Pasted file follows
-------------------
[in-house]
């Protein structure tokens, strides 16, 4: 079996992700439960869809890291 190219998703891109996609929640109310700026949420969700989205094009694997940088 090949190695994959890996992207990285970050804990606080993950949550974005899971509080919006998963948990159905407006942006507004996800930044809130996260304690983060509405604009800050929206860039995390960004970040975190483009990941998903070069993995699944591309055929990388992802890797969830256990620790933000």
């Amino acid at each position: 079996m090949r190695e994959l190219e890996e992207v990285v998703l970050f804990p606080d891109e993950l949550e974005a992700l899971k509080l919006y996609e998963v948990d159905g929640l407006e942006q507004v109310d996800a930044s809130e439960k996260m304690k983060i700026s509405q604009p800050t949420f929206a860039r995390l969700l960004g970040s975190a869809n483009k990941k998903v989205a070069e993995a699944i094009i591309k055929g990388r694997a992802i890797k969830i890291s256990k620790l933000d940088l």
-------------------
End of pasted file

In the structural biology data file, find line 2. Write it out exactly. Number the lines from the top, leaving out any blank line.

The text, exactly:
């Protein structure tokens, strides 16, 4: 079996992700439960869809890291 190219998703891109996609929640109310700026949420969700989205094009694997940088 090949190695994959890996992207990285970050804990606080993950949550974005899971509080919006998963948990159905407006942006507004996800930044809130996260304690983060509405604009800050929206860039995390960004970040975190483009990941998903070069993995699944591309055929990388992802890797969830256990620790933000």